This model is inspired by the 'elegant tripod or Pedestal for three lights' designed by James Wyatt for the Queen's Lodge at Frogmore, Windsor. Exhibited at Mrs. Coade's Gallery, the design featured in her Etchings issued 1777-78, and she subsequently supplied this model for the Dashwood's staircase at West Wycombe Park, Buckinghamshire.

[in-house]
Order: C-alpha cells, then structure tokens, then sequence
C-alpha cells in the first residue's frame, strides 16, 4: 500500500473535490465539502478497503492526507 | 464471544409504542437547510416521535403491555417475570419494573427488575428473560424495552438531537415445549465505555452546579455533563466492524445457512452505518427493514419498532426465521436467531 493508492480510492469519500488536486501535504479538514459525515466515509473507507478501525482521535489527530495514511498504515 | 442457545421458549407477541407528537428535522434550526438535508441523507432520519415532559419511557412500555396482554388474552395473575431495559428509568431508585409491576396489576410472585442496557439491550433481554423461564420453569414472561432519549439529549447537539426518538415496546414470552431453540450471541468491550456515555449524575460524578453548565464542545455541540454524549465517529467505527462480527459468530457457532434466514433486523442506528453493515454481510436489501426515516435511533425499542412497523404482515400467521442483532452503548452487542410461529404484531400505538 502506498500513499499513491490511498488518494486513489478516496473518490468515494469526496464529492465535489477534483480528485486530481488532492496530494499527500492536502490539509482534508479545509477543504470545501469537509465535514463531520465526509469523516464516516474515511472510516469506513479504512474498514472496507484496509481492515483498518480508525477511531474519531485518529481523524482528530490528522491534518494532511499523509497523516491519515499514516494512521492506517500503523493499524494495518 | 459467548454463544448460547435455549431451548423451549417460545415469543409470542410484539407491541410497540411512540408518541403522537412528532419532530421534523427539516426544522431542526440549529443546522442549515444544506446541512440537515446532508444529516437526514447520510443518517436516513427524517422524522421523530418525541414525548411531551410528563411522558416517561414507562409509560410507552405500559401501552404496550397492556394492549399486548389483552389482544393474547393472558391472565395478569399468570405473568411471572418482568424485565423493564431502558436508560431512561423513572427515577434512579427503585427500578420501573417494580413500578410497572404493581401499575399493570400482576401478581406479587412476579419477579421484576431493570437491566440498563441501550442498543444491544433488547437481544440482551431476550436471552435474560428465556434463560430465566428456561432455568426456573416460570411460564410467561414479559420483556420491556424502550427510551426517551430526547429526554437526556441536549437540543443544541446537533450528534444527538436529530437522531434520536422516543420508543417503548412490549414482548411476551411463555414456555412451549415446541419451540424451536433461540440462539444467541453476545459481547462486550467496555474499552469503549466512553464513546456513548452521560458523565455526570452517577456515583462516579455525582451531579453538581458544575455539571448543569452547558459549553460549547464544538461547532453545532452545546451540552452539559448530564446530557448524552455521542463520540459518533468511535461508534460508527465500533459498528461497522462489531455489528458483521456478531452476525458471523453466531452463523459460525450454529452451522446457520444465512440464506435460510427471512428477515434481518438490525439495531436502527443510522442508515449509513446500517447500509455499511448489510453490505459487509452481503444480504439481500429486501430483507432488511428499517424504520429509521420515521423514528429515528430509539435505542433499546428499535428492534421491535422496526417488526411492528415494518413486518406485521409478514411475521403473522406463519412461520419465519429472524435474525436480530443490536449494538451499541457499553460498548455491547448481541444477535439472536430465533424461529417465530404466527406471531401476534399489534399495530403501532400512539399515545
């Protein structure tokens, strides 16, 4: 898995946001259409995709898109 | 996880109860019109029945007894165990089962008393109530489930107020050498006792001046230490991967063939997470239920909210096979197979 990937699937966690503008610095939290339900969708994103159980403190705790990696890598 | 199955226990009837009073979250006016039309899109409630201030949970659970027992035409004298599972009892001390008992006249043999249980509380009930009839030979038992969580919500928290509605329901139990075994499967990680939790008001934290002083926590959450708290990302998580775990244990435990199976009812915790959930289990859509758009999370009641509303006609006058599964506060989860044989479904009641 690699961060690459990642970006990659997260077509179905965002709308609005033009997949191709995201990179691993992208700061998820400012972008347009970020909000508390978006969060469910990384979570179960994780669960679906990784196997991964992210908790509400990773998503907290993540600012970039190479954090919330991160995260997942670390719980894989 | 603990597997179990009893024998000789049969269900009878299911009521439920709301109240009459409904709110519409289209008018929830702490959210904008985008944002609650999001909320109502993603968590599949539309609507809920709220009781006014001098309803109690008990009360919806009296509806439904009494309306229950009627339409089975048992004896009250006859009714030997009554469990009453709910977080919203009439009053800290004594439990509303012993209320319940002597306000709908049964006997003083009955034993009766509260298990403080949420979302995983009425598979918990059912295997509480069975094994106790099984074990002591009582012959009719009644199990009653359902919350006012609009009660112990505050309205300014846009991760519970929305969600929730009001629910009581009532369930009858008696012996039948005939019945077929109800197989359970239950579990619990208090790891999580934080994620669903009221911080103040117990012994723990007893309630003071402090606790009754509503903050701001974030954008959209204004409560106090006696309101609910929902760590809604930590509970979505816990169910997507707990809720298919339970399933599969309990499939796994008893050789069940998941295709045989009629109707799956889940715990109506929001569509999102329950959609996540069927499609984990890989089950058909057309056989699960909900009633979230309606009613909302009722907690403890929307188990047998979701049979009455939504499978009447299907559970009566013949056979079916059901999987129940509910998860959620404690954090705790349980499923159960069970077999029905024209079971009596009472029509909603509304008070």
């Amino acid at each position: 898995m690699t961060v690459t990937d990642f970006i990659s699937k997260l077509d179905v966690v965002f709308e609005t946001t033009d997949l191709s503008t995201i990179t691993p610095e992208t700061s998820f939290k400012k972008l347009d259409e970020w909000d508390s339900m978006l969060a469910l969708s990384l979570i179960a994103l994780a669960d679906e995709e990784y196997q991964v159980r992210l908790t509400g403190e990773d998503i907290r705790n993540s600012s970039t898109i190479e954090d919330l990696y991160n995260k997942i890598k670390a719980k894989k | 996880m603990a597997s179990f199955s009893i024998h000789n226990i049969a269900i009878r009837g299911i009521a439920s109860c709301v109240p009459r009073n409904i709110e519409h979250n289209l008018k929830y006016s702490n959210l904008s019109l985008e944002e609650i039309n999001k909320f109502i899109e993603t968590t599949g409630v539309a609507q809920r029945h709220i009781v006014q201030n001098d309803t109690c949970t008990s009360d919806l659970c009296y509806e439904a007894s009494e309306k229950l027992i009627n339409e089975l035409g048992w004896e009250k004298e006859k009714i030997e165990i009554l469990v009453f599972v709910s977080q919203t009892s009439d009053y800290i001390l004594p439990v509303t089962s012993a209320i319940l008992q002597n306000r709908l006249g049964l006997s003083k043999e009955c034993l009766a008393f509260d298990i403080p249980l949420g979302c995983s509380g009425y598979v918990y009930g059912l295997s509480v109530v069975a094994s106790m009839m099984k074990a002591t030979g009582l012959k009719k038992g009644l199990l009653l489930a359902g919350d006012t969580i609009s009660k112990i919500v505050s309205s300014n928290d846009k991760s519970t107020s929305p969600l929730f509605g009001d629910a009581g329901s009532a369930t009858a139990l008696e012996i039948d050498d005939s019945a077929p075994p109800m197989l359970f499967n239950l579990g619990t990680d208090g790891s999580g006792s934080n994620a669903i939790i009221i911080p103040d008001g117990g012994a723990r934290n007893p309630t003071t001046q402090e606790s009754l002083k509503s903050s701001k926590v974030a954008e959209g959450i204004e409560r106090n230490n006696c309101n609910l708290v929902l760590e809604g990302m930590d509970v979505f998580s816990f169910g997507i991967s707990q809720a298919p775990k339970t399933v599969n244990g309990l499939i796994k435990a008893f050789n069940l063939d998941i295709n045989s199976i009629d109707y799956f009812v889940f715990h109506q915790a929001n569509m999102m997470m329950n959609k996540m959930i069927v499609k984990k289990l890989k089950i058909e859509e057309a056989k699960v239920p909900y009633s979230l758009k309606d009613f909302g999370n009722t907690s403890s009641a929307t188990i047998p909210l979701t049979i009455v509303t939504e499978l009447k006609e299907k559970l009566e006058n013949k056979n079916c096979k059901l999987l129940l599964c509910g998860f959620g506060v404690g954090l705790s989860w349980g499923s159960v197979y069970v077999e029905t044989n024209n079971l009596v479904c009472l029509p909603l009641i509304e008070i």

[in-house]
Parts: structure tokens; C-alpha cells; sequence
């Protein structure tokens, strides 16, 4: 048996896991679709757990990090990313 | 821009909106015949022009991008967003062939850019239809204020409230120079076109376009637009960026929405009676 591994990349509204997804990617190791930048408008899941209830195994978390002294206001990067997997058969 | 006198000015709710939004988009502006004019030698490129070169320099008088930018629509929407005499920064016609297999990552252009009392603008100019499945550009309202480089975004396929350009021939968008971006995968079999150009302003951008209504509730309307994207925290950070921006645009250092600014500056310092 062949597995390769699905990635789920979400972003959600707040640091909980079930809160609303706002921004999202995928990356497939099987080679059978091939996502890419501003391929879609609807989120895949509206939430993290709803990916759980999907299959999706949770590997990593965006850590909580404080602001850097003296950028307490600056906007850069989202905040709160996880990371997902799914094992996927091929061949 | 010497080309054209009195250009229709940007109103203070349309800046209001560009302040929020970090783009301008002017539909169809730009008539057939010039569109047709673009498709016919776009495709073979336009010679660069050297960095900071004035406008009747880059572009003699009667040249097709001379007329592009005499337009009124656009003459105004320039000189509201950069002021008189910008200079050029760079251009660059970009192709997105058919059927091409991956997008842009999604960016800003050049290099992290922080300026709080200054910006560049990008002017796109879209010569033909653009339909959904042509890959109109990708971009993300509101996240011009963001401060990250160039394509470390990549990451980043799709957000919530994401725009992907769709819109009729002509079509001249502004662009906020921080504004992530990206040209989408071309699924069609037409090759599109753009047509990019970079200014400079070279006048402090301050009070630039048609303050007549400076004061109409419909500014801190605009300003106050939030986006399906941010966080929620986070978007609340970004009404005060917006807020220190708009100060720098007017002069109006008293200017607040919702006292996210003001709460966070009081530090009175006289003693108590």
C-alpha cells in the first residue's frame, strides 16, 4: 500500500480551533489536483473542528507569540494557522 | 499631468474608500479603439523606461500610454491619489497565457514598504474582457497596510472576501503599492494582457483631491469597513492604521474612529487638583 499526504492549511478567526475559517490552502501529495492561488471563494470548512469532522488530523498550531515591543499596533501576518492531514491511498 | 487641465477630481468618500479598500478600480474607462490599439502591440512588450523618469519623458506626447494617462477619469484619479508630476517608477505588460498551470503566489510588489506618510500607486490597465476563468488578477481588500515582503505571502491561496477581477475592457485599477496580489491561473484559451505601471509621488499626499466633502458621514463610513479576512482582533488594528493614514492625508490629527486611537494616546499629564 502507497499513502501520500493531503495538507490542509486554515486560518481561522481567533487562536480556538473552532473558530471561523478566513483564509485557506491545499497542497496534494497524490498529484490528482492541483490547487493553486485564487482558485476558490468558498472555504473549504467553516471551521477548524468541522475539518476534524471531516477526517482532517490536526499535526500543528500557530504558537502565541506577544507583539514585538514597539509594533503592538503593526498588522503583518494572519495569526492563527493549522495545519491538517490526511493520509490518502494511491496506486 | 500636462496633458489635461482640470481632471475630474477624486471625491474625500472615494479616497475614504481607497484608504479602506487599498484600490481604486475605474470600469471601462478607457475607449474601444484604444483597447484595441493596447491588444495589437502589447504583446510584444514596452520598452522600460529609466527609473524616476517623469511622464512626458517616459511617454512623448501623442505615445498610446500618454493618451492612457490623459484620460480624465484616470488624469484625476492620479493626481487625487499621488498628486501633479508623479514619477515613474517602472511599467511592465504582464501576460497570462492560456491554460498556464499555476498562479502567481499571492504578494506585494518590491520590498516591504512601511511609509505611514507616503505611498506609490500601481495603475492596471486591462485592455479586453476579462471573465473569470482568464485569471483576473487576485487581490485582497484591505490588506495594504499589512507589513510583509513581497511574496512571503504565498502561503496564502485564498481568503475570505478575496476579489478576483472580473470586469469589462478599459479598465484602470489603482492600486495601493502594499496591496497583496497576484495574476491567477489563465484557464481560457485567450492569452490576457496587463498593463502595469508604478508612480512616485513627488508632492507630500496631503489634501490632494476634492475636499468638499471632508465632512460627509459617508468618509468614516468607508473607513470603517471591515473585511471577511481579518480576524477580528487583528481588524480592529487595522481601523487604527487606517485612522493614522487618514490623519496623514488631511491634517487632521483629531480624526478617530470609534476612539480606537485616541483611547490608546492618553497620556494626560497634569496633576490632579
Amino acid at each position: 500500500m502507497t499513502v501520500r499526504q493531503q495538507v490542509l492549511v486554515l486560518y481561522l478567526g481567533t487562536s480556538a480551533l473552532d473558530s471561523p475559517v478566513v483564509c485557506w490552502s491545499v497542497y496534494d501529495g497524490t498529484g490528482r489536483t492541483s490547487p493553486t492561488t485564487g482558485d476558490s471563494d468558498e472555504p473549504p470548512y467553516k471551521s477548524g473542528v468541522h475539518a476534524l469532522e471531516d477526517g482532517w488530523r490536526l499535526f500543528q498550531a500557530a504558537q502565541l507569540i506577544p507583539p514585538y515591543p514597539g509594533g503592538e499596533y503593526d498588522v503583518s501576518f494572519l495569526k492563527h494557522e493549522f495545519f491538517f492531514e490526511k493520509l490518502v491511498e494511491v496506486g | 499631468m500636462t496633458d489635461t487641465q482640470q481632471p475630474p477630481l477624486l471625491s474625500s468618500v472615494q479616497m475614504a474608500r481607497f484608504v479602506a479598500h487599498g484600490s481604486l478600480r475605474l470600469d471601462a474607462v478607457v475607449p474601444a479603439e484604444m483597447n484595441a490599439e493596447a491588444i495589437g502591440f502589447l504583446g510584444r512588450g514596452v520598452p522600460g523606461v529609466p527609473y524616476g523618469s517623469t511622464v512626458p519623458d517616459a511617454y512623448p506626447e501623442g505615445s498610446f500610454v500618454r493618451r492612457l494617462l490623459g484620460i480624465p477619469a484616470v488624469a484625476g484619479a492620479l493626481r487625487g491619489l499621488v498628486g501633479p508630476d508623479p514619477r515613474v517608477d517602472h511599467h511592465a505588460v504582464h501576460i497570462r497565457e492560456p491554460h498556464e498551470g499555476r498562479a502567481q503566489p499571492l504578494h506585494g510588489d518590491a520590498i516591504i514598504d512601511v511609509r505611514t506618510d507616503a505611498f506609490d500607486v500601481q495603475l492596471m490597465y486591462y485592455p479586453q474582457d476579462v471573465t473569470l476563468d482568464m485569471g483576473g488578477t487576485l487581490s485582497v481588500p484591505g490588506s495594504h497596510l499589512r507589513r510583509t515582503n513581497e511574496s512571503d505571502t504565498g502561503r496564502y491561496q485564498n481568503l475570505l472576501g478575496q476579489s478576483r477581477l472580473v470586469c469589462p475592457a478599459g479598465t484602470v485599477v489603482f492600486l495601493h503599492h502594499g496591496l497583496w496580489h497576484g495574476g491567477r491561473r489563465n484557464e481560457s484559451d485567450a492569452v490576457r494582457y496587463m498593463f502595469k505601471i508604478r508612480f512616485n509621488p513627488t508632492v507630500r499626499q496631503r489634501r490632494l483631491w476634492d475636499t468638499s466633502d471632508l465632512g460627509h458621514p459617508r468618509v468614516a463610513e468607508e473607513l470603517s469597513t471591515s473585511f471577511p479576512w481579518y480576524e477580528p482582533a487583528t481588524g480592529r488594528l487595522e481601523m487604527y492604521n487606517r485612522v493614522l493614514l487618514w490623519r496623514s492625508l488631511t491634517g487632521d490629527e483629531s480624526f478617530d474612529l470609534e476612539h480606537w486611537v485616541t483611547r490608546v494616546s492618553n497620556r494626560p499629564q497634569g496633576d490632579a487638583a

Felix Austin entered into business making artificial stone in 1828, having purchased moulds from a firm that had gone out of business. He established his works in New Road, London, describing himself variously as an architect, statuary mason and sculptor as well as artificial stone maker. His material was not the same as the ceramic body used by Mrs. Coade, but made from Portland cement, broken stone, pounded marble and course sand (The Builder, 1868). However, like Mrs. Coade, he encouraged leading architects and designers to work for him. Around 1840 he entered into partnership with John Seeley; Seeley had trained at the Royal Academy Schools and also made an artificial stone, which he called 'artificial limestone'. In 1841 they published their first catalogue Collection of Ornaments at Austin & Seeley's Artificial Stone Works for Gardens, Parks and Pleasure Grounds, etc., from their address in New Road. The preface to this catalogue begins 'Austin's Artificial Stone is of a light tone, requires no painting or colouring, will not sustain injury from the severest winter, and, being impervious to wet, is particularly applicable to all kinds of water-works. Its superiority is now so thoroughly established, that the most eminent Architects and scientific Gentlemen have expressed, in the highest terms, their approbation of its durability, and close resemblance to real stone.'